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Economists and Australian Wage policy Before World War II

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  • Keith Hancock

    ()
    (Flinders University)

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    Abstract

    Before the 1920s, Australian economics was virtually non-existent; but in the twenty years before World War II there was a conspicuous growth in the body of professional economists, located mainly in the universities. The system of wage fixation caught the attention of some of them. The paper discusses the economists’ commentaries on and contributions to wage policy in relation to (1) proposals in the 1920s for relating money wages to ‘productivity’, (2) emerging and somewhat novel ideas about the tariff, (3) the depression and (4) post-depression recovery. Although most of the economists’ ideas were worked out in local debate, the paper notes the comments on Australia’s wage policies by J.M. Keynes and the role of W.B. Reddaway in his brief sojourn in Australia.

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    Bibliographic Info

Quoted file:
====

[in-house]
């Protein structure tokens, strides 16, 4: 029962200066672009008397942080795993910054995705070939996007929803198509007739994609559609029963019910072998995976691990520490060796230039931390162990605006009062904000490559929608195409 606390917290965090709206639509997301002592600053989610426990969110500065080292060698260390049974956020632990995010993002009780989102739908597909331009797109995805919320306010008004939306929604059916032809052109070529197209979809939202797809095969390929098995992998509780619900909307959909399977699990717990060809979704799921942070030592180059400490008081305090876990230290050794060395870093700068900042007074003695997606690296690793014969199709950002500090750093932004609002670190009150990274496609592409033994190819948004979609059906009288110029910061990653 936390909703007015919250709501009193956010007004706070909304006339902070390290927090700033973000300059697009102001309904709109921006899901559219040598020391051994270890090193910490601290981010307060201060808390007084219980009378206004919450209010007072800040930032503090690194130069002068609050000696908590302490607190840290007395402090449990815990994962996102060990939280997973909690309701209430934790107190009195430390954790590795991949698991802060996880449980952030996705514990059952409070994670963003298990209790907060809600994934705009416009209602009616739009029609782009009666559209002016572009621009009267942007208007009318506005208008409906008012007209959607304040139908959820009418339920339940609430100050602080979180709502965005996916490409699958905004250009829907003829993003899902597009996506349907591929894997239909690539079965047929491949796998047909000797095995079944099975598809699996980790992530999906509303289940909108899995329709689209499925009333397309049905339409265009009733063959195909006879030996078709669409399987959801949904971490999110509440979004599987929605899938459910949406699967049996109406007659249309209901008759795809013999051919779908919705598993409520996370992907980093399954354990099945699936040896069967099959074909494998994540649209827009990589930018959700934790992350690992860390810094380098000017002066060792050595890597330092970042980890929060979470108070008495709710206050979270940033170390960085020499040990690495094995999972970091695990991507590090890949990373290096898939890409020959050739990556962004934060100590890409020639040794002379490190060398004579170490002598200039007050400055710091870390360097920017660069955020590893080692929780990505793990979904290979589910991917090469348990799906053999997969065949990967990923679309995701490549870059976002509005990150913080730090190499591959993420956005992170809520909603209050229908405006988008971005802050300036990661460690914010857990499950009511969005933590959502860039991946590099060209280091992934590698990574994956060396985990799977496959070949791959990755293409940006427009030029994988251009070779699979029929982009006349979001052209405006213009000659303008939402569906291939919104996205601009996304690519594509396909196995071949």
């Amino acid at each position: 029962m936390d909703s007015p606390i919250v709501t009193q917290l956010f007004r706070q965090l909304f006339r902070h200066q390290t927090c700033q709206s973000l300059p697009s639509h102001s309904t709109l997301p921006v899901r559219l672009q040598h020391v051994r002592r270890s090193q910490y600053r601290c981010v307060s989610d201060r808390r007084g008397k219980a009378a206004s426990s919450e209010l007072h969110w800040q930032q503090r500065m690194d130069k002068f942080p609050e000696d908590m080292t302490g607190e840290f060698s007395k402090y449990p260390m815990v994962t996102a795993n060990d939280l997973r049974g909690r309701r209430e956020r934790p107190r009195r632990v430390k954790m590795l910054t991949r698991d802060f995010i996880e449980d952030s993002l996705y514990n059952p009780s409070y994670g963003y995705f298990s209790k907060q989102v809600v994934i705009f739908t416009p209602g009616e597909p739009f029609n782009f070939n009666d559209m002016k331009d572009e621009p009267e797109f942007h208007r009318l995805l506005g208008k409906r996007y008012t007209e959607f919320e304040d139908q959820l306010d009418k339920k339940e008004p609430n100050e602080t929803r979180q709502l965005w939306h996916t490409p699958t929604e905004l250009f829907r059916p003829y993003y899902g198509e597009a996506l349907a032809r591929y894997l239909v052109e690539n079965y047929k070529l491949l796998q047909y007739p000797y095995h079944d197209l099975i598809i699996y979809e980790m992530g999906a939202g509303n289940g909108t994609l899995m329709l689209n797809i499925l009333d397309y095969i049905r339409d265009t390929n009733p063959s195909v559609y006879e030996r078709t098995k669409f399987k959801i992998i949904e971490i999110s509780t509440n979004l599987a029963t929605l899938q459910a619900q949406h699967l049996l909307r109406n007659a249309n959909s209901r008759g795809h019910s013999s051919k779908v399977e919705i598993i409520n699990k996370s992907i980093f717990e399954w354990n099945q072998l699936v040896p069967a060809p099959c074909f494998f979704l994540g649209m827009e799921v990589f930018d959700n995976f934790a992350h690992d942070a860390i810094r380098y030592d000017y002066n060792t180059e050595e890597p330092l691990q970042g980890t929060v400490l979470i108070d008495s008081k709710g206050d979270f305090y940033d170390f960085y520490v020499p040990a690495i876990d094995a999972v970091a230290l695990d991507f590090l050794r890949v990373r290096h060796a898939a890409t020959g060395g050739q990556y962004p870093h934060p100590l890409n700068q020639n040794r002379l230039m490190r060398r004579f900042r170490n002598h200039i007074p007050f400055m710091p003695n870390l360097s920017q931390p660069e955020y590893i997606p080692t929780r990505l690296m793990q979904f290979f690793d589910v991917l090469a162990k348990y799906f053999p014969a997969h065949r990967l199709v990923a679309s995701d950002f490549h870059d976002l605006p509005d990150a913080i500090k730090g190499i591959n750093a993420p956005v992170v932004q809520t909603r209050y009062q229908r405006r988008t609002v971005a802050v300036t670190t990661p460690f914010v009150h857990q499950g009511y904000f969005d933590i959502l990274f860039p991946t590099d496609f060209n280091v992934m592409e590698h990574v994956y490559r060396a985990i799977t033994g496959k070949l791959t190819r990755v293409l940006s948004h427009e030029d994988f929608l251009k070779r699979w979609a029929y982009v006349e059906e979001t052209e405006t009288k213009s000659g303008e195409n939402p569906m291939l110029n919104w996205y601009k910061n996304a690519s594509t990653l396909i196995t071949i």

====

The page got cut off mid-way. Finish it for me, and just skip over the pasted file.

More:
Article provided by Bankwest Curtin Economics Centre (BCEC), Curtin Business School in its journal Australian Journal of Labour Economics.

    Volume (Year): 7 (2004)
    Issue (Month): 4 (December)
    Pages: 413-438

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    Handle: RePEc:ozl:journl:v:7:y:2004:i:4:p:413-438

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    Web page: http://business.curtin.edu.au/research/publications/journals/ajle/
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    Related research

    Keywords: History of Economic Thought since 1925; Wages; Compensation and labor costs: public policy (wage subsidies; minimum wage legislation); Economic history: labor and consumers; demography; education; income and wealth: Asia including Middle East;

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